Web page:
food status

Food as Status

Stop buying stupid things.

A common form of objection when it comes to eating healthy food is cost. Recently, eating quality food has been referred to as a form of elitism because it costs more than it does to eat comparable amounts of junk food. Does food as status really make sense?

I must clarify here that when I refer to healthy food I mean unprocessed food. Yes, there are hundreds of products and significant shelf space at the Whole Paycheck store dedicated to providing consumers with well-marketed crap like organic toaster pastries and cheesy poofs. I’m not talking about that. I’m talking about meat and vegetables. Food.

Even in this context, I frequently hear “That kind of stuff is too expensive. I can’t afford to eat like that.”

“Expensive compared to what?” is my favorite response. It comes down to a matter of priorities.

From the viewpoint of a calorie to calorie comparison it does cost more to eat healthily than it does to suck down a 49 cent Big Gulp while eating something off the value menu at a drive through. Many people theorize that this is the reason why the best predictor of obesity is income level.

A dollar spent in the aisle in the middle of the grocery store can purchase 1,200 calories worth of cookies, soda and miscellaneous junk, while that same dollar will only purchase 250 calories worth of carrots.

Three points must be considered here.

One: The cookies are going to worsen your physical and eventually emotional health while the carrots would improve it.

Two: We live in a country in which two thirds of adults are overweight, and the children are rapidly catching up. We also have one of the most sedentary populations on the planet. Is under-consumption of calories ever really a problem here?

Three: Cigarette smoking also statistically increases at lower income levels. Obviously this is not for reasons of economically driven logic.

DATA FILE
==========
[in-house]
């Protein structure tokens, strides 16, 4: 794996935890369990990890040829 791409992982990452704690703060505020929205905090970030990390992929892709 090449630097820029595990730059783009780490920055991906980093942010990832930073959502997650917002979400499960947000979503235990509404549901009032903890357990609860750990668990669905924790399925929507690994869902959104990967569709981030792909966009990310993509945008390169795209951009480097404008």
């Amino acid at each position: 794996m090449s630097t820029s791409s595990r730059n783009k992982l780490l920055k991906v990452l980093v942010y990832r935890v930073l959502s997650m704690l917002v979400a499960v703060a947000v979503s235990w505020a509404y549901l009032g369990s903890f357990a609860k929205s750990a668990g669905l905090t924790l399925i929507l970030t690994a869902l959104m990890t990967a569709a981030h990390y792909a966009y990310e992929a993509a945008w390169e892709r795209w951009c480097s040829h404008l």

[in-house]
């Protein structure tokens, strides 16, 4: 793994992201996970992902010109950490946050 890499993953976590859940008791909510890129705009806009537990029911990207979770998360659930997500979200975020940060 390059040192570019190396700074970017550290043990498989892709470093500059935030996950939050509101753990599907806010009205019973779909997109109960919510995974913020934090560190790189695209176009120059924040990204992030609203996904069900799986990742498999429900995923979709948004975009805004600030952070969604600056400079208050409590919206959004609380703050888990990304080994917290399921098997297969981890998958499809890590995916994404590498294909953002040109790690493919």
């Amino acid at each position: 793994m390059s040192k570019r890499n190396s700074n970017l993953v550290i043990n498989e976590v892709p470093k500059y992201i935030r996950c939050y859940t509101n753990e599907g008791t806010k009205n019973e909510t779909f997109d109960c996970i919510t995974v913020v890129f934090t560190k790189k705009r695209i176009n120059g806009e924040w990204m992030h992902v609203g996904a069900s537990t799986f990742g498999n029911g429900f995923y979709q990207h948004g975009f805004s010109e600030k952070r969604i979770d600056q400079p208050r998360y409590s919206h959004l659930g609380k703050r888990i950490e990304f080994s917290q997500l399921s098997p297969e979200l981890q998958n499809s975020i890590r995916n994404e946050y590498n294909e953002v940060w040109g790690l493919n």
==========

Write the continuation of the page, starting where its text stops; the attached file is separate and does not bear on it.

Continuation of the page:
Using a strict calorie comparison to determine the value of a food is nonsensical and a terribly short-term perspective at best. Have you ever stopped to consider the long-term implications of a low-quality diet? How much is diabetes treatment going to cost you in the future? What about buying bigger pants every couple of years? How much would it be worth it to you to be able to play basketball with your future kids without risking a heart attack because your body is so feeble?

It has been estimated that if no one in America were overweight the savings on fuel, medical, food and other combined expenses would be enough to give every U.S. household $4,000.

A recent study demonstrated that obese Americans cost their employers approximately 45 billion dollars per year due to increased medical costs, diminished productivity and increased absenteeism.

Health economists from the Milken Institute estimate that if nobody in this country were obese, the gains in added output from workers would provide a 257 billion dollar boost to the economy.

The national and global economies are fairly abstract, though. Nobody is really going to be motivated by the thought of doing something small to benefit a whole bunch of people that they will never meet unless it’s in a traffic jam.

How will your food choices eventually impact you, personally?

The psychological principle of the “Halo Effect” has documented that individuals thought to be more physically attractive are also automatically assumed to be more intelligent, honest and dependable. Often, the first and most prominent trait assessed about a person colors the manner in which all other traits are perceived. Physical appearance is one of the easiest things to quickly perceive in a person, and that perception will affect the way all subsequent perceptions are made. First impressions matter.

Research has shown that people who are not obese are paid higher salaries, are more likely to be married, sleep better, are promoted more often and have better sex lives. That’s right; it actually costs you money and a lot more to be fat.

Next time you’re at the grocery store debating between the broccoli and the Doritos, apply some long-term thinking to the puzzle. The only way the junk option is cheaper is if you only consider how it will affect you for the next five minutes.

Does this mean that you’re “elitist” because you spend more money up-front for quality food because the long term benefits are greater? No more so than would making sound financial investments or any other form of planning. “Intelligent” is probably a better term.


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